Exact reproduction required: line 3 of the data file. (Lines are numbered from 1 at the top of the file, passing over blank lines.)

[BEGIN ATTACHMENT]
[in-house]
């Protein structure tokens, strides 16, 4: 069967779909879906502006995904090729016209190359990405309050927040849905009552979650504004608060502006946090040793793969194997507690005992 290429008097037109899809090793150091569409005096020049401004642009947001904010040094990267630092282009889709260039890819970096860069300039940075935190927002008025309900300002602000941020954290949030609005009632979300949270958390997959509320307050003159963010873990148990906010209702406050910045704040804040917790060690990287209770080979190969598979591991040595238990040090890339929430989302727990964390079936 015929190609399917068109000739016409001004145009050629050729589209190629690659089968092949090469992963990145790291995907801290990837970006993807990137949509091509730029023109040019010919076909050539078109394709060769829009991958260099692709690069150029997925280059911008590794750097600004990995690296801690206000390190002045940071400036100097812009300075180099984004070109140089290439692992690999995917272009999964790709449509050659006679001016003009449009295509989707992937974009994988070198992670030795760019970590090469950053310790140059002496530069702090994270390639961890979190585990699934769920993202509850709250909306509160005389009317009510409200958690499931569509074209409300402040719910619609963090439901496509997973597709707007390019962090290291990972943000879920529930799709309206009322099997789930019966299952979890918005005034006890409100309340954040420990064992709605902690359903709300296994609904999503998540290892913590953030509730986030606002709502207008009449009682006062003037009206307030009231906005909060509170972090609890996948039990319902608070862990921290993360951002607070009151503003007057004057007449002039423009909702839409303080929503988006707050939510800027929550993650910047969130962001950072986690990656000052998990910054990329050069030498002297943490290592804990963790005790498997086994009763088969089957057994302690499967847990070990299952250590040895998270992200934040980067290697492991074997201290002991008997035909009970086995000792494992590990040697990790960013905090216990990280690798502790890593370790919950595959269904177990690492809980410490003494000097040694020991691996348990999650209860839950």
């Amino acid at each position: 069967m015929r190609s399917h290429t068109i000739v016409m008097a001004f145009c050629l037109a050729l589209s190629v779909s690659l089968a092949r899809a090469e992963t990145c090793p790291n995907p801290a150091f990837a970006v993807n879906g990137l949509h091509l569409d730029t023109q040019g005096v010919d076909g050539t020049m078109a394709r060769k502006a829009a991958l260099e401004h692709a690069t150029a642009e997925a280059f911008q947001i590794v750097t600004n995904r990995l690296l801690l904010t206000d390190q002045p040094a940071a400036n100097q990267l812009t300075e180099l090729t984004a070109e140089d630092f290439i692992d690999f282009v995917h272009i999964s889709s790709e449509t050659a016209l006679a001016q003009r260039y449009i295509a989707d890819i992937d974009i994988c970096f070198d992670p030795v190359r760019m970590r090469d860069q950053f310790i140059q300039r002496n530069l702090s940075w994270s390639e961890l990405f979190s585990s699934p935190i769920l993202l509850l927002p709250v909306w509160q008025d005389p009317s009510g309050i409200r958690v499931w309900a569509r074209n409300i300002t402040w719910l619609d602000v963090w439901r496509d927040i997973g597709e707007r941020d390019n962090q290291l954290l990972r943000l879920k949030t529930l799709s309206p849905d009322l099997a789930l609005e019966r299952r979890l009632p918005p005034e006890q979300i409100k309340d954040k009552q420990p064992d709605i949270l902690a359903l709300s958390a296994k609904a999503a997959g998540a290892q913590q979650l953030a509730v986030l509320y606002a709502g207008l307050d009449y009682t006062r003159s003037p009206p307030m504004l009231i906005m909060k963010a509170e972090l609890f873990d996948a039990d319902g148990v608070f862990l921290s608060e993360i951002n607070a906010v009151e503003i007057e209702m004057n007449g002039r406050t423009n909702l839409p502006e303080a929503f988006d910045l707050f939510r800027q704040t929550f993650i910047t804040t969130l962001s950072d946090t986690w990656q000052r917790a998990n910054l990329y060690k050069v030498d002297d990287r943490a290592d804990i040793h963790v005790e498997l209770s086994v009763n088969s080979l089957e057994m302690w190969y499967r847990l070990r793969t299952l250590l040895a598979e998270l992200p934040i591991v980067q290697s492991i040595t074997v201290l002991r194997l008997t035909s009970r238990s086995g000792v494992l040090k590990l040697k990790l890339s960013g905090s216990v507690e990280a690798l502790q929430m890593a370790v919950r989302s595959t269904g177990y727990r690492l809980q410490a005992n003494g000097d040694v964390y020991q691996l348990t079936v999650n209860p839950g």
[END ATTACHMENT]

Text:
């Amino acid at each position: 069967m015929r190609s399917h290429t068109i000739v016409m008097a001004f145009c050629l037109a050729l589209s190629v779909s690659l089968a092949r899809a090469e992963t990145c090793p790291n995907p801290a150091f990837a970006v993807n879906g990137l949509h091509l569409d730029t023109q040019g005096v010919d076909g050539t020049m078109a394709r060769k502006a829009a991958l260099e401004h692709a690069t150029a642009e997925a280059f911008q947001i590794v750097t600004n995904r990995l690296l801690l904010t206000d390190q002045p040094a940071a400036n100097q990267l812009t300075e180099l090729t984004a070109e140089d630092f290439i692992d690999f282009v995917h272009i999964s889709s790709e449509t050659a016209l006679a001016q003009r260039y449009i295509a989707d890819i992937d974009i994988c970096f070198d992670p030795v190359r760019m970590r090469d860069q950053f310790i140059q300039r002496n530069l702090s940075w994270s390639e961890l990405f979190s585990s699934p935190i769920l993202l509850l927002p709250v909306w509160q008025d005389p009317s009510g309050i409200r958690v499931w309900a569509r074209n409300i300002t402040w719910l619609d602000v963090w439901r496509d927040i997973g597709e707007r941020d390019n962090q290291l954290l990972r943000l879920k949030t529930l799709s309206p849905d009322l099997a789930l609005e019966r299952r979890l009632p918005p005034e006890q979300i409100k309340d954040k009552q420990p064992d709605i949270l902690a359903l709300s958390a296994k609904a999503a997959g998540a290892q913590q979650l953030a509730v986030l509320y606002a709502g207008l307050d009449y009682t006062r003159s003037p009206p307030m504004l009231i906005m909060k963010a509170e972090l609890f873990d996948a039990d319902g148990v608070f862990l921290s608060e993360i951002n607070a906010v009151e503003i007057e209702m004057n007449g002039r406050t423009n909702l839409p502006e303080a929503f988006d910045l707050f939510r800027q704040t929550f993650i910047t804040t969130l962001s950072d946090t986690w990656q000052r917790a998990n910054l990329y060690k050069v030498d002297d990287r943490a290592d804990i040793h963790v005790e498997l209770s086994v009763n088969s080979l089957e057994m302690w190969y499967r847990l070990r793969t299952l250590l040895a598979e998270l992200p934040i591991v980067q290697s492991i040595t074997v201290l002991r194997l008997t035909s009970r238990s086995g000792v494992l040090k590990l040697k990790l890339s960013g905090s216990v507690e990280a690798l502790q929430m890593a370790v919950r989302s595959t269904g177990y727990r690492l809980q410490a005992n003494g000097d040694v964390y020991q691996l348990t079936v999650n209860p839950g």